You’ve encountered a few maintenance-related issues with your equipment and decided to utilize the power of an inspection checklist. It’s a fact that the right checklists will make your company’s maintenance and safety programs stronger, but how do you know which checklist is the right one for you?
Factors to Consider When Choosing a Checklist
When choosing the right checklist, there are several important things you need to consider:
- • Are there checkboxes for every part of equipment that’s essential for productive and safe operation? Can you use the checklist for other types of equipment?
- • Does it make clear which issues can be flagged for later maintenance and which need to be addressed immediately to make the equipment operable?
- • Is it easy to fill out? Is the design simple? Is it consistent? Are checkboxes listed in a way so operators don’t waste time searching for a specific box to check? Checklists that are hard on the eyes and confusing should be avoided.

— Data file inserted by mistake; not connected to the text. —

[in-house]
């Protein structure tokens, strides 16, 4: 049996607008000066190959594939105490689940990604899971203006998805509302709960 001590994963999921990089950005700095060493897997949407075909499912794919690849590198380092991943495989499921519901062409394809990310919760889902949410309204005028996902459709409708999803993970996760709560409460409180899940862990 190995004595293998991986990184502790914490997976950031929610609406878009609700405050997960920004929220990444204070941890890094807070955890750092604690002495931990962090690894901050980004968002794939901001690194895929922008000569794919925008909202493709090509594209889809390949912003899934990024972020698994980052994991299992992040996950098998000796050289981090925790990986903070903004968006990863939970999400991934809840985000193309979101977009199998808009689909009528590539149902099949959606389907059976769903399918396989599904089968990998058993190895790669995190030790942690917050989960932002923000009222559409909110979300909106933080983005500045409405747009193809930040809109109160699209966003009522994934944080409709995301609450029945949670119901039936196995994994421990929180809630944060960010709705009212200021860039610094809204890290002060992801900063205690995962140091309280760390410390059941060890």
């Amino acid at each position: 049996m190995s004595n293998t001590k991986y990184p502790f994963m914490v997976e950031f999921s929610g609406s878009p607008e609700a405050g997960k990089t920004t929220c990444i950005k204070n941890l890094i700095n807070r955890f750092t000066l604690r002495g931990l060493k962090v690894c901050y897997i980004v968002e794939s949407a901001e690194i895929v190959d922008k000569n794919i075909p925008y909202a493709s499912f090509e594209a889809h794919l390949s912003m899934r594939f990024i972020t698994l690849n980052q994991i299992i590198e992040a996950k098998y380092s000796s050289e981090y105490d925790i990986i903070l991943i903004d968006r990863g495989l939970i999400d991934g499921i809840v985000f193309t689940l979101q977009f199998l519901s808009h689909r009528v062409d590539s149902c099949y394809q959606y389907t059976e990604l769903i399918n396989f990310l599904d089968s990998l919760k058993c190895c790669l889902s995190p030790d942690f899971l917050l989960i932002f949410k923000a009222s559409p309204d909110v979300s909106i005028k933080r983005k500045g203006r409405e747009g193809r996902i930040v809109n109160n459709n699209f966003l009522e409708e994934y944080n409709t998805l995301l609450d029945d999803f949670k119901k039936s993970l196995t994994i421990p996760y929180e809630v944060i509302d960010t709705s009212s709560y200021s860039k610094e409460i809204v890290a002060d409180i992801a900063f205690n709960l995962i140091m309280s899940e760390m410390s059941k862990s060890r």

- • Would you prefer using digital checklists on mobile devices or regular checklist books?
The Quality of Inspection Checklists Varies
Some companies buy generic checklists that are not intended for inspecting the specific equipment they use. Other companies create their own checklists, but there’s a significant variance in checklist quality. Generic inspection checklists are often not taken seriously because the staff can tell when they provide insufficient information and have no value as an inspection record.
Inferior checklists are not equipment-specific or detailed, and they cannot be considered as proper safety and maintenance tools. They can’t bring benefits such as compliance, increased productivity, reduced maintenance, lower equipment downtime costs, and other benefits of thorough inspections.
Using cloud-based audit/inspection software will enable you to create customized checklists and upload the audit/inspection data to the cloud while in the field. It’s important to tailor an inspection checklist to your unique needs because companies often have specific requirements for their equipment. To customize a checklist, you should pay attention to:
- Structuring it logically
- Clarifying the objective
- Making questions unbiased and simple
- Emphasizing the right questions
- Adding simple examples and tips
If your checklists don’t have the right features, you will always end up with inaccurate inspection records and risk your staff’s safety and company’s profitability.